Standard C++ Library
Copyright 1998, Rogue Wave Software, Inc.
- An iterator that can both read and write and can traverse
a container in both directions
For a complete discussion of iterators, see the Iterators
section of this reference.
Iterators are a generalization of pointers that allow a C++
program to uniformly interact with different data struc-
tures. Bidirectional iterators can move both forwards and
backwards through a container, and have the ability to both
read and write data. These iterators satisfy the require-
ments listed below.
KEY TO ITERATOR REQUIREMENTS
The following key pertains to the iterator descriptions
a and b values of type X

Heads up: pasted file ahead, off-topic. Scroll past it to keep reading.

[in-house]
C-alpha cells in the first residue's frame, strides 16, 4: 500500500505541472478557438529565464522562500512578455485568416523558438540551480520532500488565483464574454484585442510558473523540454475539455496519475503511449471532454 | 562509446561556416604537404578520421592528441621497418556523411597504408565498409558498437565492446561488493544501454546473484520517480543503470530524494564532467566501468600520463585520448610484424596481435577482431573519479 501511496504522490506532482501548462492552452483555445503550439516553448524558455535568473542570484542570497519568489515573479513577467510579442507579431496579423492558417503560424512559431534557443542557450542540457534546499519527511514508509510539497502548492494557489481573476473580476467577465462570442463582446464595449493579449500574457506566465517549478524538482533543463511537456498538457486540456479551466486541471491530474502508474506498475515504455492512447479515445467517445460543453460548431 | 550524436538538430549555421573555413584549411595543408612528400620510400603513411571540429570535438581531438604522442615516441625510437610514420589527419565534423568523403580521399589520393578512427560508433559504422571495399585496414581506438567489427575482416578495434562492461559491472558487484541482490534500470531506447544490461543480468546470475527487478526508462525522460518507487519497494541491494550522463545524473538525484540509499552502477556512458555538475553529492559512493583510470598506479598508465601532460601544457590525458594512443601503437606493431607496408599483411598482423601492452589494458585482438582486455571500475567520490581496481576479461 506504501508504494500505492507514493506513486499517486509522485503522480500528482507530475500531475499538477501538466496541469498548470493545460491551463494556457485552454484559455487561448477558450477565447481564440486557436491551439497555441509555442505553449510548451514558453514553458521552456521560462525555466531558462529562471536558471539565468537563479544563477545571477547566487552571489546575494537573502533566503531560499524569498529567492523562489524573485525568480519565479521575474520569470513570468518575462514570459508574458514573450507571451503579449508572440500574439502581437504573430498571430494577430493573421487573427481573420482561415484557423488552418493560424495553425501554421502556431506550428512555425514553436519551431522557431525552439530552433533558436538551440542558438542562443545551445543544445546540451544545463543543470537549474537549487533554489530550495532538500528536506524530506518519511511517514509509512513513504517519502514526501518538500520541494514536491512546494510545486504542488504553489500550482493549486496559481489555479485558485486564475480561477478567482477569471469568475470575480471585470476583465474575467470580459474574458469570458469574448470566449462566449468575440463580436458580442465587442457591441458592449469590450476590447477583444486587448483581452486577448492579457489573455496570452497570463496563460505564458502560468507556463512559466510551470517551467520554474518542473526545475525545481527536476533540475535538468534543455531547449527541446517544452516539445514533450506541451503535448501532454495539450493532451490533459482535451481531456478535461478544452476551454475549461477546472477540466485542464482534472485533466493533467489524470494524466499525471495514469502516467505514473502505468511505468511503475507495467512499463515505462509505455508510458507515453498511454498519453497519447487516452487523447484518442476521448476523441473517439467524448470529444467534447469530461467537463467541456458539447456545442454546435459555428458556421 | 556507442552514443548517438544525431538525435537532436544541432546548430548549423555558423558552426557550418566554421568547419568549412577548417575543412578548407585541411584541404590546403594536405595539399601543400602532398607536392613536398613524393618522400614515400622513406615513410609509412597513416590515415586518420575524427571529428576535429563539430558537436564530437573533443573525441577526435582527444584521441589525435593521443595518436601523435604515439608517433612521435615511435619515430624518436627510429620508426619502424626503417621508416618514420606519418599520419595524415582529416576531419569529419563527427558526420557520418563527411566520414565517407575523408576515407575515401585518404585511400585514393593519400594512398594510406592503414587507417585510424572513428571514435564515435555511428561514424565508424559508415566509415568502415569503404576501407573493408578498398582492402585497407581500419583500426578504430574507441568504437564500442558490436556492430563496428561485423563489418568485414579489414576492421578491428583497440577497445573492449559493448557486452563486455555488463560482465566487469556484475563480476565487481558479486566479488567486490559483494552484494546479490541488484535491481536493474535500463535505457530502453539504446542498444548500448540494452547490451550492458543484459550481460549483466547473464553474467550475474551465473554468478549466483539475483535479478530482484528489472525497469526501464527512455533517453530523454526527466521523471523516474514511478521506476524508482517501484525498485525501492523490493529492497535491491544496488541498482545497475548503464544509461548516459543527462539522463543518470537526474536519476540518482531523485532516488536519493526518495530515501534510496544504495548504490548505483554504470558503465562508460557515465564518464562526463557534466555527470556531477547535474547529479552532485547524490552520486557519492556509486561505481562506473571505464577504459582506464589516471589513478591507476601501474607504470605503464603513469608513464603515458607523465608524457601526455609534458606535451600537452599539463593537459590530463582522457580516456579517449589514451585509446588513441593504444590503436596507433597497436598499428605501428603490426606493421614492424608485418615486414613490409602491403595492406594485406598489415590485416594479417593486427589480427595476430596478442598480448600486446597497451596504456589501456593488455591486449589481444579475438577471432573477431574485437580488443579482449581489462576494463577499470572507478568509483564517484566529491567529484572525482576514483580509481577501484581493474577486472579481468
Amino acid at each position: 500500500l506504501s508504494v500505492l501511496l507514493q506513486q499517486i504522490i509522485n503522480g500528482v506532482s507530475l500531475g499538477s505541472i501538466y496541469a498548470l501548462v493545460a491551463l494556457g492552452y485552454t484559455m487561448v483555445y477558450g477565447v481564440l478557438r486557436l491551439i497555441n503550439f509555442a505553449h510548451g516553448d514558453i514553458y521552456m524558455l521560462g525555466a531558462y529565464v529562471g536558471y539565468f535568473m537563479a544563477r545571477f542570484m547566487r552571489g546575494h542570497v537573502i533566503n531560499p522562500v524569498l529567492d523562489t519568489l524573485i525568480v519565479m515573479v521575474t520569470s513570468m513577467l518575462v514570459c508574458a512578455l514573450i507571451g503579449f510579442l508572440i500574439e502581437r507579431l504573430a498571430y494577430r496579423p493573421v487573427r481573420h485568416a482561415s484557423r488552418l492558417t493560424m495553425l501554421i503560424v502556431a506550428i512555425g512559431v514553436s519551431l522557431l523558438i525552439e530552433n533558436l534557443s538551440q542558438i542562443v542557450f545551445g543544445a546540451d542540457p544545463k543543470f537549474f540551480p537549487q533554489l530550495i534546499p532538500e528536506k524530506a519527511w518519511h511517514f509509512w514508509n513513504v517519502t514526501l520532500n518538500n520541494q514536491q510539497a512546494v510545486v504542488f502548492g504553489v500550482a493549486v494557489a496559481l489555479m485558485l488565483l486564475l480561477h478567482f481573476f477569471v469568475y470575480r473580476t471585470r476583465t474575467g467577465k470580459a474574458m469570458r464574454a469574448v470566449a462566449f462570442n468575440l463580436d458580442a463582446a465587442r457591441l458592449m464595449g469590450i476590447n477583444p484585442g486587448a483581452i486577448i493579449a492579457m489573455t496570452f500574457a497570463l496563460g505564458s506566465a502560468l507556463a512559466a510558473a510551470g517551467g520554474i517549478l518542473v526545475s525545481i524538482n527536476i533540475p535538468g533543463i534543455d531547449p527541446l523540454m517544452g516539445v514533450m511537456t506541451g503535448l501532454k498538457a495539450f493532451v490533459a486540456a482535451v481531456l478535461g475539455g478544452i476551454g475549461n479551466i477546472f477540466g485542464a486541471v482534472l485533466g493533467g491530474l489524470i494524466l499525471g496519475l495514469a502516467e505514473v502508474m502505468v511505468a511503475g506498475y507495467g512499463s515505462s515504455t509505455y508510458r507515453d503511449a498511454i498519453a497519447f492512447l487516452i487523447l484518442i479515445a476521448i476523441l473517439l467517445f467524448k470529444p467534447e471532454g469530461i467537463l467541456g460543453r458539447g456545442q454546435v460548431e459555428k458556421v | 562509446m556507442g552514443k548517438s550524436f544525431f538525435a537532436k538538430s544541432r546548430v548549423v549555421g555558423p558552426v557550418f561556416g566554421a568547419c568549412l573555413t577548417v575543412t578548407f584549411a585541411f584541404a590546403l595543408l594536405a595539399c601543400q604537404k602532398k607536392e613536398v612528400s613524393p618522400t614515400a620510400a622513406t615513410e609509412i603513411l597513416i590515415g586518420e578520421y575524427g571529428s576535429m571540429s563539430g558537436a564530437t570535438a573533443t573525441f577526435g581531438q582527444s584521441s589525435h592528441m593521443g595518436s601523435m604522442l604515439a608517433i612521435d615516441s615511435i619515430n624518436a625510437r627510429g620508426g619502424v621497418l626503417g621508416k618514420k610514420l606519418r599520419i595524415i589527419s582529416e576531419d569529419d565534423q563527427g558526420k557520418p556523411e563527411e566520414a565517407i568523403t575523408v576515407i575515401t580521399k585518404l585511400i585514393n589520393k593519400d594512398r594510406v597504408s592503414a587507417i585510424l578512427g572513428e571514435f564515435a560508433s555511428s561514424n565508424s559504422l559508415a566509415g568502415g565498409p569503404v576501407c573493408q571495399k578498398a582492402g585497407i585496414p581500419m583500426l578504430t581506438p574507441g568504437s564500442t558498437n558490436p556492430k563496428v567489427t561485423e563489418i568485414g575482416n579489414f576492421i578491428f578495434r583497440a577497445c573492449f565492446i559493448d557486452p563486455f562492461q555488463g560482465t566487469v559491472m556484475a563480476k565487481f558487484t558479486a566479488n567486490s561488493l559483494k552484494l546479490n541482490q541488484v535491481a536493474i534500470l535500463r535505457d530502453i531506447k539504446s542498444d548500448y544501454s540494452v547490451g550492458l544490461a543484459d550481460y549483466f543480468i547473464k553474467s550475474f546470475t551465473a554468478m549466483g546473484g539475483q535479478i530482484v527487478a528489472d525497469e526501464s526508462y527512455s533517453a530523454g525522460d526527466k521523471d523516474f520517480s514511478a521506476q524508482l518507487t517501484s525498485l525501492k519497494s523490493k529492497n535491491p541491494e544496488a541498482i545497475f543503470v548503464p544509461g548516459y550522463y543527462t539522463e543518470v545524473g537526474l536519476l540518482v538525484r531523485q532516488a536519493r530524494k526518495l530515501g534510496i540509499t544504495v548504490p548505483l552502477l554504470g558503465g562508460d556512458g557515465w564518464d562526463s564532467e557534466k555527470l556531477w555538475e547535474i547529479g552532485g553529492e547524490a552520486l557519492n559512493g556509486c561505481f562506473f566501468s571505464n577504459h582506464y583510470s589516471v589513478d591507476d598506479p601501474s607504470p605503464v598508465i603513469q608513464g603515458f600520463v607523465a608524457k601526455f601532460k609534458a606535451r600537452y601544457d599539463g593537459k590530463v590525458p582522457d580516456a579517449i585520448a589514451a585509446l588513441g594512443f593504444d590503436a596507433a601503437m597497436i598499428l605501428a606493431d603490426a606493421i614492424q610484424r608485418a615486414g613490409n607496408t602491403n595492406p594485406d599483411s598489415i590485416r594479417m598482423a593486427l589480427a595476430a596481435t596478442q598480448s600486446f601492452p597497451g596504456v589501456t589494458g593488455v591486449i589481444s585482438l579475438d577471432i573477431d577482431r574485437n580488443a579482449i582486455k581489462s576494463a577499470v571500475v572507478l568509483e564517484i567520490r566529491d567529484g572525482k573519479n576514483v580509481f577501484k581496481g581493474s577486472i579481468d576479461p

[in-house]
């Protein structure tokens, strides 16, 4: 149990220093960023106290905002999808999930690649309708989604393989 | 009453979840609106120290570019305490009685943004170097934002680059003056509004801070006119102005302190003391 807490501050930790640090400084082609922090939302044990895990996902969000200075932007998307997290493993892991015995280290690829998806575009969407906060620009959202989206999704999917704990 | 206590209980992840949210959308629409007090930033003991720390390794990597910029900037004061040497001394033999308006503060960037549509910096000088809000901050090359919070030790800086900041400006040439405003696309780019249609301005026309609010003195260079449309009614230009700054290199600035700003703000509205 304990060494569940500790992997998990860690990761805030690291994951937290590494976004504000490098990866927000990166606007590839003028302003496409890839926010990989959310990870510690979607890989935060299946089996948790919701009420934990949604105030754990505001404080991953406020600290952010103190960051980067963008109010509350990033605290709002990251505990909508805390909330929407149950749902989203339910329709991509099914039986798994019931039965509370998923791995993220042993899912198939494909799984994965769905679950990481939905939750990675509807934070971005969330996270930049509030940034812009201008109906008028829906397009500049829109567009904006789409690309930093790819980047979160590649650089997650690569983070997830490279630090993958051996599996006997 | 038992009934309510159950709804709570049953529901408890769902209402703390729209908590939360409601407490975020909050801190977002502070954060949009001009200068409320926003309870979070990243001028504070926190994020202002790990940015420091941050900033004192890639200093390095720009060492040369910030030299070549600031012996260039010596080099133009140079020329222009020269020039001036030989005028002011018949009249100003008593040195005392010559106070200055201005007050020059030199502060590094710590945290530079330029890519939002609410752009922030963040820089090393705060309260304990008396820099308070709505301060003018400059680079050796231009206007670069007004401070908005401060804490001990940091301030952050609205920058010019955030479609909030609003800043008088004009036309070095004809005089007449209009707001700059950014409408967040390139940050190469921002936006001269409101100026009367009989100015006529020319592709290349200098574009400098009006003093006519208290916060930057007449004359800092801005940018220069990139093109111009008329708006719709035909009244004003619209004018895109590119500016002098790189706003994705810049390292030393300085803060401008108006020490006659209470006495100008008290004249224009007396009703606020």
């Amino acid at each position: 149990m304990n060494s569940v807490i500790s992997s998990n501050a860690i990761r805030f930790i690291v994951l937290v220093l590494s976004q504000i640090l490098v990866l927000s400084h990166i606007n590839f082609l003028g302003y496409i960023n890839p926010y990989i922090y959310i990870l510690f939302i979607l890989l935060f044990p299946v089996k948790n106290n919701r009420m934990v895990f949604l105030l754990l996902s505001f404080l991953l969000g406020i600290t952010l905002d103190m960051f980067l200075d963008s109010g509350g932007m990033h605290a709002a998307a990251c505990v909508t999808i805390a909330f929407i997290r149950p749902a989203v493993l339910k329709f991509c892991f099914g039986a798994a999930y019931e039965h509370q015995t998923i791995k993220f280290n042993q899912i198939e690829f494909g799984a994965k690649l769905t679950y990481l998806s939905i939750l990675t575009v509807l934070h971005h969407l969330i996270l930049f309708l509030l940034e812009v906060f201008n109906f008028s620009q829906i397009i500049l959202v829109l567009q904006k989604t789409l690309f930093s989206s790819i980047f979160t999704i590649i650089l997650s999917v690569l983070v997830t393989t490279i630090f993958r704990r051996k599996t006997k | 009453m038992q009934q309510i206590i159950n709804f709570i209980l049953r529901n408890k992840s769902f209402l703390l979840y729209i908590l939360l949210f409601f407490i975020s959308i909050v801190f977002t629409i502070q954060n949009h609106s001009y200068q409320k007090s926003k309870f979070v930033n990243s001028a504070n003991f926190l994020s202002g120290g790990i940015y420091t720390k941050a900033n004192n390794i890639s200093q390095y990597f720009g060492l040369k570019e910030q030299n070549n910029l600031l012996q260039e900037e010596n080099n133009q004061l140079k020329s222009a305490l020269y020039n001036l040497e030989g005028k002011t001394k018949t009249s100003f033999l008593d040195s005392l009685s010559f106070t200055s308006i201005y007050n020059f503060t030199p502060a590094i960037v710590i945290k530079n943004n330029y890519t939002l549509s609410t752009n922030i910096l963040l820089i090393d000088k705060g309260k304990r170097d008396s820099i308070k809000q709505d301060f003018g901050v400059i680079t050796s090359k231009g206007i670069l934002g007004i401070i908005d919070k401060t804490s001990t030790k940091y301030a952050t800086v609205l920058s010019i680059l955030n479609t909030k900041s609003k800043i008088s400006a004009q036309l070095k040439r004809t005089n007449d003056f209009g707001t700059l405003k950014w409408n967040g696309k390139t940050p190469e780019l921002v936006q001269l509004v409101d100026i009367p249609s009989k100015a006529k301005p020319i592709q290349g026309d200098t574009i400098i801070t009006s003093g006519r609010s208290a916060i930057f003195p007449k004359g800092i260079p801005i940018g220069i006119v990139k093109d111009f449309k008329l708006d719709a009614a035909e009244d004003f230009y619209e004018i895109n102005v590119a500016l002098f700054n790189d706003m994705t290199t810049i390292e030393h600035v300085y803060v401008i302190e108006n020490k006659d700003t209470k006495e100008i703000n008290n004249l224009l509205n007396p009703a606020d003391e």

n value representing a distance between two iterators
u, Distance, tmp and m identifiers
r value of type X&
t value of type T
REQUIREMENTS FOR BIDIRECTIONAL ITERATORS
A bidirectional iterator must meet all the requirements
listed below. Note that most of these requirements are also
the requirements for forward iterators.
X u u might have a singular value
X() X() might be singular
X(a) copy constructor, a == X(a)
X u(a) copy constructor, u == a
X u = a assignment, u == a
r = a assignment, r == a
a == b, a != b return value convertible to bool
a->m equivalent to (*a).m
*a return value convertible to T&
++r returns X&
r++ return value convertible to const X&
*r++ returns T&
--r returns X&
r-- return value convertible to const X&
*r-- returns T&
Like forward iterators, bidirectional iterators have the
condition that a == b implies *a== *b.
There are no restrictions on the number of passes an algo-
rithm may make through the structure.
Containers, Iterators, Forward_Iterators